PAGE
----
Michael Kim, President and Chief Client Officer of AssetMark, emphasizes the importance of clearing up client misperceptions about inflation. “We believe that education and insights about the nuances of the economic environment help financial advisors make a difference with their clients, particularly during these uncertain times.”
Kim notes that clients may not understand how different components of the CPI can vary from headline inflation rates. “For example, housing costs, which make up a significant portion of CPI, are in fact cooling given the recent jump in mortgage rates. However, the war in Ukraine continues to drive unpredictability in energy and agriculture commodity prices.”
Clients may also lack understanding about inflation’s impact, such as the myth that inflation automatically causes recession. Kim states that “advisors can remind their clients that the fundamentals are actually quite strong: the economy created over 840,000 jobs in July and August, and unemployment levels are at record lows. This does not feel recessionary.”
Refining The Course…Or Holding Firm
Once a client is calm and clear of misunderstandings, the conversation can finally proceed to the crucial question – what should the advisor and client do to respond to inflation?
Kim says that there’s “no ‘one-size-fits-all’ approach to financial planning and portfolio construction process during these uncertain times.” He points out that some asset classes buffer against inflation, such as natural resources and commodities, but these assets are highly sensitive to inflation, so may inadvertently increase risk.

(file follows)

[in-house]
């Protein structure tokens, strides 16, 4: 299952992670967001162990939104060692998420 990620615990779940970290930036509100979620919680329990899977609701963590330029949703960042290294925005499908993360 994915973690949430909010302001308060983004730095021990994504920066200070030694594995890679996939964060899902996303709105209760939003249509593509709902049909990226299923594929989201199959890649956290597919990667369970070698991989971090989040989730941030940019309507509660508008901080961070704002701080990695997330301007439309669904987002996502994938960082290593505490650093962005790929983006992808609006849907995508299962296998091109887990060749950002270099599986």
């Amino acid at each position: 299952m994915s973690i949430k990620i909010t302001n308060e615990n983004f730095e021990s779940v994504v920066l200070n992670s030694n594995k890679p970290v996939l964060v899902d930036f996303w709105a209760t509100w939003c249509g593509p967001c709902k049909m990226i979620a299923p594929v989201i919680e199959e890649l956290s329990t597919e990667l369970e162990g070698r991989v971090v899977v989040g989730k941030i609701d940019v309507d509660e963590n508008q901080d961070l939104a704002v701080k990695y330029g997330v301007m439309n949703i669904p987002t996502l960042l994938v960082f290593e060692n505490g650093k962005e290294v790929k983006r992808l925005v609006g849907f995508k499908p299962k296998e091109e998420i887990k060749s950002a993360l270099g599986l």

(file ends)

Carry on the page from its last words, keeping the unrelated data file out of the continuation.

During uncertain times, Kim advises, “advisors should be meeting with clients to update their financial plans in ways that reflect the real impact of inflation, and to ensure things like retirement lifestyles have been updated to account for reduced spending power. Discretionary spending should be a key area of focus for advisors.”
According to Kim, “[t]he key is for advisors to engage proactively, bring insights on financial plans and portfolios, and most importantly, remind the clients why they hired the advisor!”
But what if your advice is to keep the portfolio as-is and stand firm? Crosby says that the client conversation must end with a recommended activity for the client to complete, because the client will feel the need to take action. “The advice to ‘do nothing’ is typically sound from an investment perspective but is enormously frustrating from a behavioral perspective.
“Clients want to see progress, and while tinkering with their portfolio might be counterproductive, an advisor can still suggest actions like reading an article or listening to a podcast that will give the client the satisfaction of movement without the damaging effects of overtrading.”
When To Start Using Behavioral Finance Tools?
Under Crosby’s leadership, Orion encourages advisors to work behavioral finance into a client relationship from the early stages. He explains that Orion is “actively developing assessments and other tools that give advisors deeper insights into client behavior as part of our mission to help our advisors be the best in the business at understanding and connecting with their clients.”
Crosby states that these tools “allow for deep discovery and bespoke planning on the part of the advisor and can serve as a catalyst for couples and families to have better, deeper conversations about how their financial preferences align.”
The Bottom Line On Retention
Hulett states that, “[a]t the end of the day, client retention is driven by the extent to which the client feels fully served – and cared for – by the financial advisor.”
He emphasizes leveraging behavioral finance techniques “to deliver a truly holistic experience to the client,” which will allow the advisor to “better understand each client’s hopes and dreams, as well as their fears and anxieties.”
According to Hulett, this ultimately leads to increased client retention: “Knowing your client at this level of detail can help make the advisor indispensable to the client’s broader financial life.”
Julius Buchanan, Managing Editor at Wealth Solutions Report, can be reached at email@example.com